• Install a lead tracking and nurturing system. Marketers can use the consumption of idea marketing to track the readiness of prospects to buy if they have a system for tracking a prospect’s activities. For example, if a prospect downloads a piece of content targeted to the interest phase of the buying process and reads it thoroughly, a lead tracking and nurturing system can track that activity and send a signal to salespeople that the prospect is most likely ready for a call. As the lead is passed over to sales for follow-through, the idea content is tagged as part of the sale. If a sale doesn’t result, the lead can be put back into the nurturing process while keeping track of the content he or she has already consumed. This lead tracking system should be integrated with the company’s CRM system (most traditional CRM systems are not set up to handle lead nurturing) so that leads can be handed back and forth between marketing and sales without losing anyone along the way.
    • Agree with sales on the definition of a sales-ready lead. The benefits of the program will be lost if sales and marketing can’t agree on the point at which the consumption of the content provides a reliable signal of intent to buy. There needs to be a smooth handoff of prospects between marketing and sales for idea marketing to have the fullest possible impact on a sale.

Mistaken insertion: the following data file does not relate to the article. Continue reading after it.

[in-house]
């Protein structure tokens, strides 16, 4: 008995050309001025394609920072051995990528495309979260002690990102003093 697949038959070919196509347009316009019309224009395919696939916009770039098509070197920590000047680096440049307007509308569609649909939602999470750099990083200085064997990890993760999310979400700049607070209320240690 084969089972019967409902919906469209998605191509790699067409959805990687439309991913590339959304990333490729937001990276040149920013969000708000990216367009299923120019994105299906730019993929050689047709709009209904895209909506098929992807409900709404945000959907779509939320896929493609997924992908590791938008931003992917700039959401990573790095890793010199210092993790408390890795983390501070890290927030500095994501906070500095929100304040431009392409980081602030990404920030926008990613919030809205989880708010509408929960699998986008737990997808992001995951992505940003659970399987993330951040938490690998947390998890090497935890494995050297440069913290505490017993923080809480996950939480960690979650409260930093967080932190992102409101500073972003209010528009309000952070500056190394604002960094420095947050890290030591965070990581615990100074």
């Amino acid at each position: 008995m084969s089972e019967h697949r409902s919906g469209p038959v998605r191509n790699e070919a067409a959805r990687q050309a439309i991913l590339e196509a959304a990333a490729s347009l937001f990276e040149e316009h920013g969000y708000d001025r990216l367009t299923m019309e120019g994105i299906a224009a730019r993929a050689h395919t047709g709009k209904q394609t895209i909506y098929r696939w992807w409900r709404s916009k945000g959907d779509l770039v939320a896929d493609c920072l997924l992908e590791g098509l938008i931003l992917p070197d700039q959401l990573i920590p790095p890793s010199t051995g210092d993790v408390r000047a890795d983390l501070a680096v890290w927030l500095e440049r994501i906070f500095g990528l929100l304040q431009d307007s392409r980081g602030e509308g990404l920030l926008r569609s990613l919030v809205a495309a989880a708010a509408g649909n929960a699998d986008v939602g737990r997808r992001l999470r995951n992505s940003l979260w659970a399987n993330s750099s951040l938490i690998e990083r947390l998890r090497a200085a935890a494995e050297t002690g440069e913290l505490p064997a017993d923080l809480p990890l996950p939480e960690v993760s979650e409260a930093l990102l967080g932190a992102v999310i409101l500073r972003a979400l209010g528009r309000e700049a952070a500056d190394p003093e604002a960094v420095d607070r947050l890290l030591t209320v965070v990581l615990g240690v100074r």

So I think we need a clearer and broader definition of thought leadership marketing than the acronym gives us. What do you think?

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Why the volume and quality of interactions with customers has to pass for social media ROI

Google Analytics - Number Nerd
Image by LollyKnit via Flickr

I wish I could say that social media leads to sales. I really do. But I can’t. And I haven’t encountered anyone else who can either, have you? So when we think about social media ROI, we need to make a leap of faith. We need to believe that more engagement between our companies and the people we want to reach is a good thing that ultimately leads to sales—but down a long, narrow, winding path with a few jumps between cliffs thrown in there.